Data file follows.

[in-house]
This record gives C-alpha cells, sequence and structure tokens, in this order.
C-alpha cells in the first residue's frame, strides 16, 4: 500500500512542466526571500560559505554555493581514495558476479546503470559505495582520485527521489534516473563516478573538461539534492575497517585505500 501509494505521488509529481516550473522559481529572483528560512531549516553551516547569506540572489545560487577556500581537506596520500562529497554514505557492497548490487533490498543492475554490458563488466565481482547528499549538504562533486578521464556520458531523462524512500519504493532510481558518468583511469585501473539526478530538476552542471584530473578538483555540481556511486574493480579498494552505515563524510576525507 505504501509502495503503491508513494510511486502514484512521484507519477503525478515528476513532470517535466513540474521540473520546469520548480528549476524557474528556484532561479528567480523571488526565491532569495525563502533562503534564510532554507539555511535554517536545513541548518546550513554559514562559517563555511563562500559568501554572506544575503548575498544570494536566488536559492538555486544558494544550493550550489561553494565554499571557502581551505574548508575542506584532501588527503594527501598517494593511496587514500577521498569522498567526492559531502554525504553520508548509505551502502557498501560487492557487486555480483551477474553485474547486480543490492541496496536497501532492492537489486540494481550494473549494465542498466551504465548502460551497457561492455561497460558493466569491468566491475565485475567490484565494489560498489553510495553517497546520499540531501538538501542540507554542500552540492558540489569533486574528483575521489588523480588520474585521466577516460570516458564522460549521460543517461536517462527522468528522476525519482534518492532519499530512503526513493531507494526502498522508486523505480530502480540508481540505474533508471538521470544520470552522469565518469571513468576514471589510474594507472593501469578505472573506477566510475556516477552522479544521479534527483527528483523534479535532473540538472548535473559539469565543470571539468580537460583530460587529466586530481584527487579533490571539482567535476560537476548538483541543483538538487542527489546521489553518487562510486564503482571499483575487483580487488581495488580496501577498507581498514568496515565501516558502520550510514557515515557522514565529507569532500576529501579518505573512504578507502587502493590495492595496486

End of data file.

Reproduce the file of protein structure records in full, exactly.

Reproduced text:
[in-house]
This record gives C-alpha cells, sequence and structure tokens, in this order.
C-alpha cells in the first residue's frame, strides 16, 4: 500500500512542466526571500560559505554555493581514495558476479546503470559505495582520485527521489534516473563516478573538461539534492575497517585505500 501509494505521488509529481516550473522559481529572483528560512531549516553551516547569506540572489545560487577556500581537506596520500562529497554514505557492497548490487533490498543492475554490458563488466565481482547528499549538504562533486578521464556520458531523462524512500519504493532510481558518468583511469585501473539526478530538476552542471584530473578538483555540481556511486574493480579498494552505515563524510576525507 505504501509502495503503491508513494510511486502514484512521484507519477503525478515528476513532470517535466513540474521540473520546469520548480528549476524557474528556484532561479528567480523571488526565491532569495525563502533562503534564510532554507539555511535554517536545513541548518546550513554559514562559517563555511563562500559568501554572506544575503548575498544570494536566488536559492538555486544558494544550493550550489561553494565554499571557502581551505574548508575542506584532501588527503594527501598517494593511496587514500577521498569522498567526492559531502554525504553520508548509505551502502557498501560487492557487486555480483551477474553485474547486480543490492541496496536497501532492492537489486540494481550494473549494465542498466551504465548502460551497457561492455561497460558493466569491468566491475565485475567490484565494489560498489553510495553517497546520499540531501538538501542540507554542500552540492558540489569533486574528483575521489588523480588520474585521466577516460570516458564522460549521460543517461536517462527522468528522476525519482534518492532519499530512503526513493531507494526502498522508486523505480530502480540508481540505474533508471538521470544520470552522469565518469571513468576514471589510474594507472593501469578505472573506477566510475556516477552522479544521479534527483527528483523534479535532473540538472548535473559539469565543470571539468580537460583530460587529466586530481584527487579533490571539482567535476560537476548538483541543483538538487542527489546521489553518487562510486564503482571499483575487483580487488581495488580496501577498507581498514568496515565501516558502520550510514557515515557522514565529507569532500576529501579518505573512504578507502587502493590495492595496486